What I think you could do, if you feel up to it, is replace the current redirect page at Damned if you do, damned if you don't by a somewhat decent, if still stubby, proper article, and add a Rationale diagram as illustration. If you choose to do that, then you should (in my opinion) substitute P = "Damned" and Q = "Do" in the diagram at Image:Anonymous Lefty excluded middle.png, and, moreover, leave out the first of the three bottom boxes, since "P or not P" is not an assumption of the argument.  --LambiamTalk 05:07, 21 May 2007 (UTC)
Done!, although it needs copyediting and references, not quite quality yet. Thanks for your input. - Grumpyyoungman01 10:10, 21 May 2007 (UTC)

Schrodinger's catscrawl

> "Every judgment is either true or false"

...or some dirty quantum-mechanicist just wrecked your nice philosophy book, because the subject of the judgement may be factually green or red or both at the same time or not even God knows what.

Therefore I think quantum mechanics should deserve a mention in this article as a sign of contradiction. Physics is applied maths, so it is a valid connection. 21:07, 15 September 2007 (UTC)

What middle is excluded?

I added a sentence under "Examples" to clarify what the "middle" is that is being "excluded":

That is, the "middle" possibility, that Socrates is neither mortal nor immortal, is excluded by logic, and therefore either the first possibility (Socrates is mortal) or its opposite (Socrates is not mortal) must be true.

I added it because I can't find any explanation of what the words "excluded middle" actually refer to. Improvements, and perhaps additional wording in the intro, are of course welcome. — Loadmaster (talk) 21:49, 6 February 2008 (UTC)

I think this was a good addition (with the subsequent minor emendations). The statement of Aristotle's is good too -- I'm quoting this from the article:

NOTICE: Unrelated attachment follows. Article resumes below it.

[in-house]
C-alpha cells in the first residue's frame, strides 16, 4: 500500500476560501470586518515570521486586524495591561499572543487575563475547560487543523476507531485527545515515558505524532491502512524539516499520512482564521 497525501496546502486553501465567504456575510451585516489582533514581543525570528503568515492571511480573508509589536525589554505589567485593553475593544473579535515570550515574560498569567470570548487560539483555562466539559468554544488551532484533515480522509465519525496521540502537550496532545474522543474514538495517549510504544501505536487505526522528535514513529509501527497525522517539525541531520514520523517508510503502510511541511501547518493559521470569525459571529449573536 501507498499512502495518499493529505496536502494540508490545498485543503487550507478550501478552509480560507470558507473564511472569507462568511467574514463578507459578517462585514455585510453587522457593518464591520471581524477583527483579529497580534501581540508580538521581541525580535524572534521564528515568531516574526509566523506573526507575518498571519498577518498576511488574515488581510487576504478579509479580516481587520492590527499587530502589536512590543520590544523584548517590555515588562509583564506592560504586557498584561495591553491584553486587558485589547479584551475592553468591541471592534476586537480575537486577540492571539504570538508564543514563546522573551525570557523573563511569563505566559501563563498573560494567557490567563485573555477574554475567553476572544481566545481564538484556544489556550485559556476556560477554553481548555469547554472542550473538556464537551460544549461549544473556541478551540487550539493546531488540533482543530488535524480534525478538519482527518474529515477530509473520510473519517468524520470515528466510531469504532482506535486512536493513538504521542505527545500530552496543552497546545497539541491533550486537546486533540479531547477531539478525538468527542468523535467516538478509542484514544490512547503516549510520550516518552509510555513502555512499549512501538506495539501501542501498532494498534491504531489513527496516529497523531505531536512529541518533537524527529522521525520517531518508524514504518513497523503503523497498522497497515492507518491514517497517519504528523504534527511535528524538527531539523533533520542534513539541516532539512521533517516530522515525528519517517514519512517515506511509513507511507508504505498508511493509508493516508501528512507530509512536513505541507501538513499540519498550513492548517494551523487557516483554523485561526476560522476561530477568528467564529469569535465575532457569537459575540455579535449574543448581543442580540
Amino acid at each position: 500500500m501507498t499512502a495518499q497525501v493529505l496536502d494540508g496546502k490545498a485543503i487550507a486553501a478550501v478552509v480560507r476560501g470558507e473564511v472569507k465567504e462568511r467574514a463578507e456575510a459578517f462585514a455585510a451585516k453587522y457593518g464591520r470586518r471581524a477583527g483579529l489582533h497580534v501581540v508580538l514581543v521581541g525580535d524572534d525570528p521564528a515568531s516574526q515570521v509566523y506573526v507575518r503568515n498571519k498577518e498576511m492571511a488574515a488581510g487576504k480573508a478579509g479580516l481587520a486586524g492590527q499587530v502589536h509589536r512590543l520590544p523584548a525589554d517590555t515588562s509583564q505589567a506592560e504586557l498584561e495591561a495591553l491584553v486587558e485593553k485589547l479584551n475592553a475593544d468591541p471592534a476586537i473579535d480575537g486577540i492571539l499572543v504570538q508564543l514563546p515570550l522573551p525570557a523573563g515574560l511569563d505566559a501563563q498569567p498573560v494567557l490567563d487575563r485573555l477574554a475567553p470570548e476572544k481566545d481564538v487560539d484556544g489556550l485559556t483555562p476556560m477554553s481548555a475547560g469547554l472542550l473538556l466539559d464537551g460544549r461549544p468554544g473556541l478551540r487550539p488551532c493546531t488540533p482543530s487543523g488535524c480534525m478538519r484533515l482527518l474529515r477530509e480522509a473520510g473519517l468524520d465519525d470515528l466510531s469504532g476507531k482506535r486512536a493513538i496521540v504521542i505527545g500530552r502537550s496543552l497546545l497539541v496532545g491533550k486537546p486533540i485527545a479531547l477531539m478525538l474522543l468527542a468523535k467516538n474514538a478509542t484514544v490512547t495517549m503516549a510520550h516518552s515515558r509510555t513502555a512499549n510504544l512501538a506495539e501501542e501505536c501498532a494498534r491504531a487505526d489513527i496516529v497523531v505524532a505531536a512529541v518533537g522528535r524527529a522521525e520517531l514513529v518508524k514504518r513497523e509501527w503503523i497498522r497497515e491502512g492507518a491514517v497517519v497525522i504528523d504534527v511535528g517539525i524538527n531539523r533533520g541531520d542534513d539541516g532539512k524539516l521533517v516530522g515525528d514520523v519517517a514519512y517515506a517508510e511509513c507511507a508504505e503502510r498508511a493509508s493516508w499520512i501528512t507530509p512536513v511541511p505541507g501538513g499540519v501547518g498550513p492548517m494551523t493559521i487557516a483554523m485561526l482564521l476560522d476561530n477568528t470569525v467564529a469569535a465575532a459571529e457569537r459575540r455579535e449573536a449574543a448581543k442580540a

[Aristotle] then proposes that "there cannot be an intermediate between contradictories, but of one subject we must either affirm or deny any one predicate" (Book IV, CH 7, p. 531, italics added). In the context of Aristotle's traditional logic, this is a remarkably precise statement of the law of excluded middle, P ∨ ¬P.
Bill Wvbailey (talk) 15:46, 7 February 2008 (UTC)

law of excluded middle should only be used when the boundaries are known (how many choices there are)

If we have to decide between P and P), that means that we're not even 100% sure which one is true (exists). Therefore there's also the possibility to ask to decide between R and R) and so on...; if we have to decide

between P, P), R and R) than obviously we have more than two choices, therefore the law of excluded middle

cannot be applied here - where we don't even know the boundaries (i.e. how many choices do we have).

Clarification: Example 1: Maybe we can ask someone to decide whether Socrates is supernatural or not supernatural (even this can be argued, see bellow)...

Example 2: but we cannot ask someone to decide whether God exists or does not exists without asking someone to decide whether 1 God exists or 10 Gods exists. I know 10 Gods is might not be 1 God negated, but how can we assume that if we don't even know which one is true AND we don't even know our boundaries (how many choices we have to choose from)

Argument on Example 1: If somehow Socrates becomes supernatural for a fraction of a second, does that qualify him as supernatural?

LoEM eqivalence?

Is there a logical difference between the statement "A proposition MAY NOT be BOTH true and false" and "a proposition MUST be EITHER true XOR false" ? IOW, is there a logical difference between prohibiting "Socrates is BOTH mortal AND immortal" and prohibiting "Socrates is NEITHER mortal NOR immortal" ?? I'm not a logician. I'd just like a clarification here, because I'd always heard LoEM was the former and this entire article clearly states it is the latter. Thanks. roricka 2/15/09

There certainly is a difference. You may be interested to read the articles on dialethism and related matters —Dominus (talk) 09:13, 15 February 2009 (UTC)


The law has well been stated as "that that is is that that is not that that is not that that is". I would kinda like that included, but this is a very serious article and not sure it belongs here.

SimonTrew (talk) 17:35, 24 February 2009 (UTC)

Principia-style notation

A well-meaning editor recently changed several formulas like this:

(x)[f(x) ∨ ~f(x)]

to formulas like this:

( x)[f(x) ∨ ~f(x)]

But this is not correct. The passage is a quotation from Reichenbach, and should be quoted verbatim. Reichenbach is quoting Principia Mathematica, and the Principia Mathematica notation for universal quantification of a variable x is indeed (x), the symbol not having been invented yet.